Validation of self-reported perception of proximity to industrial facilities: MCC-Spain study
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Self-reported perceptionResidential proximityCase-control studySensitivitySpecificityIndustrial pollutionMCC-Spain
Castelló, A., Pérez-Gómez, B., Lora-Pablos, D., Lope, V., Castaño-Vinyals, G., Vitelli-Storelli, F., ... & Lozano-Lorca, M. (2020). Validation of self-reported perception of proximity to industrial facilities: MCC-Spain study. Environment International, 135, 105316.
SponsorshipThis study was funded by: Scientific Foundation of the Spanish Association Against Cancer (Fundación Científica de la Asociación Española Contra el Cáncer (AECC) – EVP-1178/14), Spain's Health Research Fund (Fondo de Investigación Sanitaria – FIS 12/01416), the Spanish Ministry of Economy and Competitiveness (Carlos III Institute of Health; PI12/00488, PI12/00265, PI12/01270, PI12/ 00715, PI12/00150, PI08/1770, PI08/0533, PI08/1359, PS09/00773, PS09/01286, PS09/01903, PS09/02078, PS09/01662, PI11/01403, PI11/01889, PI11/00226, PI11/01810, PI11/02213, PI14/01219 and Río Hortega CM13/00232), the Catalan Government 2009SGR1489 & 2014SGR756-F, the Fundación Marqués de Valdecilla (API 10/09), the ICGC International Cancer Genome Consortium CLL, the Junta de Castilla y León (LE22A10-2), the Consejería de Salud of the Junta de Andalucía (PI-0571), the Conselleria de Sanitat of the Generalitat Valenciana (AP 061/10), the Recercaixa (2010ACUP 310), and the Regional Government of the Basque Country by European Commission grants FOOD-CT-2006-036224-HIWATE.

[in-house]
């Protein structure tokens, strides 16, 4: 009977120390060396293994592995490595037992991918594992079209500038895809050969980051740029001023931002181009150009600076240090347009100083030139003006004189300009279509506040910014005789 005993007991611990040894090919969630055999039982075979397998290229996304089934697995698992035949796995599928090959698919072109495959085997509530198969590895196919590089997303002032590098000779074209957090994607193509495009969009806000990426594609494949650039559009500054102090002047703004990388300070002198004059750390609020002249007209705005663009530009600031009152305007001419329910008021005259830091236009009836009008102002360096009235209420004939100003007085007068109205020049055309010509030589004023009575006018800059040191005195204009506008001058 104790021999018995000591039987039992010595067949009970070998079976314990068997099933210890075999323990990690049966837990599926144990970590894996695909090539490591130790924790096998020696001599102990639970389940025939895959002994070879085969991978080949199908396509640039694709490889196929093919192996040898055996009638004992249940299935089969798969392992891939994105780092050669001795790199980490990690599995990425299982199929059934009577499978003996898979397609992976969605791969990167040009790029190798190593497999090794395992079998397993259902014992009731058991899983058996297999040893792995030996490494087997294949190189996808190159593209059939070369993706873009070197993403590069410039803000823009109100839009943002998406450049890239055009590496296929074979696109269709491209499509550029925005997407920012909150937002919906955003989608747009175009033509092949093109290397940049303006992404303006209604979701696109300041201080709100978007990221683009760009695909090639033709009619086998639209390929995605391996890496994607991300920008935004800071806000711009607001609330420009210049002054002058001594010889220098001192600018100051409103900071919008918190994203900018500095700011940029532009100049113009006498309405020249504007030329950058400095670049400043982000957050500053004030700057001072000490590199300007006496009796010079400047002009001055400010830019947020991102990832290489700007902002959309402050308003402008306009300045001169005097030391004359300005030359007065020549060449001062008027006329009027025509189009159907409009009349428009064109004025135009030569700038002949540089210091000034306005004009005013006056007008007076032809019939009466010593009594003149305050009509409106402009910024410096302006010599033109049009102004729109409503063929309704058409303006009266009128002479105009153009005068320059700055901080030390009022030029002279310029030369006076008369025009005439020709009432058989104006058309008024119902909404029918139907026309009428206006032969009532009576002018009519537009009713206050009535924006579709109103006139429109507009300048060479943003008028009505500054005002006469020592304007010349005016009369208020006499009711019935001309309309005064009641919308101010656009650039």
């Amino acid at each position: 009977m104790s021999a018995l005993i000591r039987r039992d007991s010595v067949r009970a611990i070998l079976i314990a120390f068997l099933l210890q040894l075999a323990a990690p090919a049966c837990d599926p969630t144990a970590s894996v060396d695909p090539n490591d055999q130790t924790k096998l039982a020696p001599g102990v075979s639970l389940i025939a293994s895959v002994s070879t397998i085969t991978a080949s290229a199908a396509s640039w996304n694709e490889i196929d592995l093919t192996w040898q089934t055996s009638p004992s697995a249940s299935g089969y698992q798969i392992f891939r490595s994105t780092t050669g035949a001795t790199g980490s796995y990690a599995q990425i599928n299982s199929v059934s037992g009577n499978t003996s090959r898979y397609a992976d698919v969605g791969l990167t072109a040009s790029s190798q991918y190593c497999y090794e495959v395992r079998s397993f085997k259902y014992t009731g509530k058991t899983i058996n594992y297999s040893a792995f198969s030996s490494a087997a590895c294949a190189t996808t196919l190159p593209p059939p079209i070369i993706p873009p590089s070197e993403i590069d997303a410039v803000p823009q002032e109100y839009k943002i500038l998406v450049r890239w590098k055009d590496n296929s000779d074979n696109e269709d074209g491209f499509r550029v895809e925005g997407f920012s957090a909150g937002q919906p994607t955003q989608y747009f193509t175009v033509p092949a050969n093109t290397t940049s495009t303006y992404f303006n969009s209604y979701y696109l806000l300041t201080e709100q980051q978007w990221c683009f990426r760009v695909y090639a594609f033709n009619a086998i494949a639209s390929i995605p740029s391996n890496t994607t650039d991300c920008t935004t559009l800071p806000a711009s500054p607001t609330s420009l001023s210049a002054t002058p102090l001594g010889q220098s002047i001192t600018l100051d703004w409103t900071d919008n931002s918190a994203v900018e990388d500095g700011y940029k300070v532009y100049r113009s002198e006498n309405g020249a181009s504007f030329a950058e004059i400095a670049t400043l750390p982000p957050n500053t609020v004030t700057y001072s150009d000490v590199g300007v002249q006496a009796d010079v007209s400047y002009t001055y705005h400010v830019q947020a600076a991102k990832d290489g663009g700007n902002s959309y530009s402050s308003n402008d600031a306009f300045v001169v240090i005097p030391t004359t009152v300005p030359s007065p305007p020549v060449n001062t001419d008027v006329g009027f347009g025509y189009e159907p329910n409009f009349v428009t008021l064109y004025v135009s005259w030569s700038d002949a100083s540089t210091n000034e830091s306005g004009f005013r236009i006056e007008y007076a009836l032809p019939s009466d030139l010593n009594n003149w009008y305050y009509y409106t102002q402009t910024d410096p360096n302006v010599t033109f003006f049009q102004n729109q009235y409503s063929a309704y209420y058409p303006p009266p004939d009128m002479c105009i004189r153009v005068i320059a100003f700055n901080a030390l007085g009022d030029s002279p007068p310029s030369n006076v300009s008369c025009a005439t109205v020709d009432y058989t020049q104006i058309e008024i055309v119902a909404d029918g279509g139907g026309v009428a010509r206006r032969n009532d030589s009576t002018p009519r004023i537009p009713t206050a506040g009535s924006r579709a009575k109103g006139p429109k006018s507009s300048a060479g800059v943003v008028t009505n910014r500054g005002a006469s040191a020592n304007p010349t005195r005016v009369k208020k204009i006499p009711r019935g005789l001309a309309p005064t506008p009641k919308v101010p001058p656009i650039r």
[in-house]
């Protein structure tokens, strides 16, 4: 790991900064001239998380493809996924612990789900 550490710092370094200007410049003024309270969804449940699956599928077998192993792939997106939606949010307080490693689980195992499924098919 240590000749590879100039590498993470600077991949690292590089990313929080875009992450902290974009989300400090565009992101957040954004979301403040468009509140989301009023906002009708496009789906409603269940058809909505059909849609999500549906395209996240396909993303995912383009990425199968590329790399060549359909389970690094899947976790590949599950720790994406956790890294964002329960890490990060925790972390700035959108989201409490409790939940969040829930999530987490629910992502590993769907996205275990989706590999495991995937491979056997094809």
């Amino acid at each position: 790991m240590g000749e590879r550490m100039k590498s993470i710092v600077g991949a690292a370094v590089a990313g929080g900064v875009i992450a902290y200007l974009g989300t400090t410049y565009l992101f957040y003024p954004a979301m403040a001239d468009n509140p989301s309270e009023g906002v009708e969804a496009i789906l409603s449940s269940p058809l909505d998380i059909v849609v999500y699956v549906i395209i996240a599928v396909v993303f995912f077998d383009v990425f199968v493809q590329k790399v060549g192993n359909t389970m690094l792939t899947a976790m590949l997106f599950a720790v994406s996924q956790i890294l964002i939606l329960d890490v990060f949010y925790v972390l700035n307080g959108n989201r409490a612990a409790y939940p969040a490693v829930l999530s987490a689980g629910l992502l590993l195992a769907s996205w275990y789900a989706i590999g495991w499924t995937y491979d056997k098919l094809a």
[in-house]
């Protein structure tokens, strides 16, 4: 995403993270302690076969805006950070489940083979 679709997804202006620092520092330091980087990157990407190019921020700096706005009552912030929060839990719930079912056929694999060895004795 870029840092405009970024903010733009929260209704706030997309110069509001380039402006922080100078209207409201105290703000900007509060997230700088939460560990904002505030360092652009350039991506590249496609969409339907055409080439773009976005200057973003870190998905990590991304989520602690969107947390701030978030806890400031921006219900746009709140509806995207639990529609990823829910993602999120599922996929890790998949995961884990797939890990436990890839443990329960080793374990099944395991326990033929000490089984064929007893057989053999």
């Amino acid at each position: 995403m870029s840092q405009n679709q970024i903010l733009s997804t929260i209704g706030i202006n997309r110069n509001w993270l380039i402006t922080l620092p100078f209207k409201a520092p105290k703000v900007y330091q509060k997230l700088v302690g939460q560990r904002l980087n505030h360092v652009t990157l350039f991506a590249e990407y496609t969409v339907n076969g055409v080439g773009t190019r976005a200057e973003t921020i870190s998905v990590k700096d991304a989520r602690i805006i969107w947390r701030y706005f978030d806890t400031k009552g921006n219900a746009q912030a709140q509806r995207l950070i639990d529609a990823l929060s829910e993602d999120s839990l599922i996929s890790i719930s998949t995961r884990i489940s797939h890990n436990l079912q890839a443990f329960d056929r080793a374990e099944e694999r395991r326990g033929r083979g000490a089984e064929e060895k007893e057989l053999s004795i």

Background: Self-reported data about environmental exposures can lead to measurement error. Objectives: To validate the self-reported perception of proximity to industrial facilities. Methods: MCC-Spain is a population-based multicase-control study of cancer in Spain that recruited incident cases of breast, colorectal, prostate, and stomach cancer. The participant’s current residence and the location of the industries were geocoded, and the linear distance between them was calculated (gold standard). The epidemiological questionnaire included a question to determine whether the participants perceived the presence of any industry at ≤1 km from their residences. Sensitivity and specificity of individuals' perception of proximity to industries were estimated as measures of classification accuracy, and the area under the curve (AUC) and adjusted odds ratios (aORs) of misclassification were calculated as measures of discrimination. Analyses were performed for all cases and controls, and by tumor location, educational level, sex, industrial sector, and length of residence. Finally, aORs of cancer associated with real and self-reported distances were calculated to explore differences in the estimation of risk between these measures. Conclusions: Self-reported distance to industrial facilities can be a useful tool for hypothesis generation, but hypothesis-testing studies should use real distance to report valid conclusions. The sensitivity of the question might be improved with a more specific formulation.